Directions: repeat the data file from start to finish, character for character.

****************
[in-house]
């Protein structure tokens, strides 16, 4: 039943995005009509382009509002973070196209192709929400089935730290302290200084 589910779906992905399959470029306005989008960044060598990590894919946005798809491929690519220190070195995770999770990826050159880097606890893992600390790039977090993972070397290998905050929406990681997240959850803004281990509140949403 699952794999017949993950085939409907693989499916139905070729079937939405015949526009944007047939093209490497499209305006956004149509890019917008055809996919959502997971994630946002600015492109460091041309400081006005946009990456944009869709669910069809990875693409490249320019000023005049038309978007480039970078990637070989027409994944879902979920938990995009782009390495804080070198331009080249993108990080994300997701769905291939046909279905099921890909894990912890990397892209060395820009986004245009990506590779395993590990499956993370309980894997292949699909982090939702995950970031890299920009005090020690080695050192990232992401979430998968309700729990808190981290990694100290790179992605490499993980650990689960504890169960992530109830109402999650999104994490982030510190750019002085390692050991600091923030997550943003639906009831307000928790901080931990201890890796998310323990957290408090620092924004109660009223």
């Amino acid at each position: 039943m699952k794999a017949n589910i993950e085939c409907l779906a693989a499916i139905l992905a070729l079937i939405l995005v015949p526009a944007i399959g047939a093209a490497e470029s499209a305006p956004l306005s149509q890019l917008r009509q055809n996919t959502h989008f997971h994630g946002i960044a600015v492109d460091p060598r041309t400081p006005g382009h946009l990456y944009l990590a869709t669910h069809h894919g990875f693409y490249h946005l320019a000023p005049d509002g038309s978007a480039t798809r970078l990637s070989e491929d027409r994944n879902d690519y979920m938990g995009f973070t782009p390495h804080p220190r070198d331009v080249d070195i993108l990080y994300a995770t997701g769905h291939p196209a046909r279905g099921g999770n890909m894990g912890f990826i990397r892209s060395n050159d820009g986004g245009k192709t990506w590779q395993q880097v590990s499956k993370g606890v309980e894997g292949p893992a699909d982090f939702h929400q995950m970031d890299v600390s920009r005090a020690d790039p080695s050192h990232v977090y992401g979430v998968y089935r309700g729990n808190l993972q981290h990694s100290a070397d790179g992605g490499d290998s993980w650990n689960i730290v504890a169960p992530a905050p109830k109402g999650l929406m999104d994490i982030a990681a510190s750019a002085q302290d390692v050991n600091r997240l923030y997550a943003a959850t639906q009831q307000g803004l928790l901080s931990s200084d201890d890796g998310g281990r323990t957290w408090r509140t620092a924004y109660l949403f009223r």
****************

[in-house]
């Protein structure tokens, strides 16, 4: 039943995005009509382009509002973070196209192709929400089935730290302290200084 589910779906992905399959470029306005989008960044060598990590894919946005798809491929690519220190070195995770999770990826050159880097606890893992600390790039977090993972070397290998905050929406990681997240959850803004281990509140949403 699952794999017949993950085939409907693989499916139905070729079937939405015949526009944007047939093209490497499209305006956004149509890019917008055809996919959502997971994630946002600015492109460091041309400081006005946009990456944009869709669910069809990875693409490249320019000023005049038309978007480039970078990637070989027409994944879902979920938990995009782009390495804080070198331009080249993108990080994300997701769905291939046909279905099921890909894990912890990397892209060395820009986004245009990506590779395993590990499956993370309980894997292949699909982090939702995950970031890299920009005090020690080695050192990232992401979430998968309700729990808190981290990694100290790179992605490499993980650990689960504890169960992530109830109402999650999104994490982030510190750019002085390692050991600091923030997550943003639906009831307000928790901080931990201890890796998310323990957290408090620092924004109660009223």
């Amino acid at each position: 039943m699952k794999a017949n589910i993950e085939c409907l779906a693989a499916i139905l992905a070729l079937i939405l995005v015949p526009a944007i399959g047939a093209a490497e470029s499209a305006p956004l306005s149509q890019l917008r009509q055809n996919t959502h989008f997971h994630g946002i960044a600015v492109d460091p060598r041309t400081p006005g382009h946009l990456y944009l990590a869709t669910h069809h894919g990875f693409y490249h946005l320019a000023p005049d509002g038309s978007a480039t798809r970078l990637s070989e491929d027409r994944n879902d690519y979920m938990g995009f973070t782009p390495h804080p220190r070198d331009v080249d070195i993108l990080y994300a995770t997701g769905h291939p196209a046909r279905g099921g999770n890909m894990g912890f990826i990397r892209s060395n050159d820009g986004g245009k192709t990506w590779q395993q880097v590990s499956k993370g606890v309980e894997g292949p893992a699909d982090f939702h929400q995950m970031d890299v600390s920009r005090a020690d790039p080695s050192h990232v977090y992401g979430v998968y089935r309700g729990n808190l993972q981290h990694s100290a070397d790179g992605g490499d290998s993980w650990n689960i730290v504890a169960p992530a905050p109830k109402g999650l929406m999104d994490i982030a990681a510190s750019a002085q302290d390692v050991n600091r997240l923030y997550a943003a959850t639906q009831q307000g803004l928790l901080s931990s200084d201890d890796g998310g281990r323990t957290w408090r509140t620092a924004y109660l949403f009223r």